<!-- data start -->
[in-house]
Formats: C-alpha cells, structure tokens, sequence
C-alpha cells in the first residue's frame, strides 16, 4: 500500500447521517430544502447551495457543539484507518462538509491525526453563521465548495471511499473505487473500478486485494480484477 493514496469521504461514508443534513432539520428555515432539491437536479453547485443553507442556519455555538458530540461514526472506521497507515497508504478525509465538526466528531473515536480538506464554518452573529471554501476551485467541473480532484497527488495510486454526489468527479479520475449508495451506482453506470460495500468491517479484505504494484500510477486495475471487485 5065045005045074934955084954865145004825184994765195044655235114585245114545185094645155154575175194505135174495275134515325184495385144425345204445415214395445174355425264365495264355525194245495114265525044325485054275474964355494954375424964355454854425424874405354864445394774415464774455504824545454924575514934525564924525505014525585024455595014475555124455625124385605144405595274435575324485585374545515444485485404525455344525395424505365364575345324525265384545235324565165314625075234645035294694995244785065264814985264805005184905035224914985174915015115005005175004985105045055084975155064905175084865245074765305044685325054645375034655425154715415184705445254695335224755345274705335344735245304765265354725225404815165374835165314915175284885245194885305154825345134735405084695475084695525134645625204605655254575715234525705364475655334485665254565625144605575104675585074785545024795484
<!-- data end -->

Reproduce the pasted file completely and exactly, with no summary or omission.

[in-house]
Formats: C-alpha cells, structure tokens, sequence
C-alpha cells in the first residue's frame, strides 16, 4: 500500500447521517430544502447551495457543539484507518462538509491525526453563521465548495471511499473505487473500478486485494480484477 493514496469521504461514508443534513432539520428555515432539491437536479453547485443553507442556519455555538458530540461514526472506521497507515497508504478525509465538526466528531473515536480538506464554518452573529471554501476551485467541473480532484497527488495510486454526489468527479479520475449508495451506482453506470460495500468491517479484505504494484500510477486495475471487485 5065045005045074934955084954865145004825184994765195044655235114585245114545185094645155154575175194505135174495275134515325184495385144425345204445415214395445174355425264365495264355525194245495114265525044325485054275474964355494954375424964355454854425424874405354864445394774415464774455504824545454924575514934525564924525505014525585024455595014475555124455625124385605144405595274435575324485585374545515444485485404525455344525395424505365364575345324525265384545235324565165314625075234645035294694995244785065264814985264805005184905035224914985174915015115005005175004985105045055084975155064905175084865245074765305044685325054645375034655425154715415184705445254695335224755345274705335344735245304765265354725225404815165374835165314915175284885245194885305154825345134735405084695475084695525134645625204605655254575715234525705364475655334485665254565625144605575104675585074785545024795484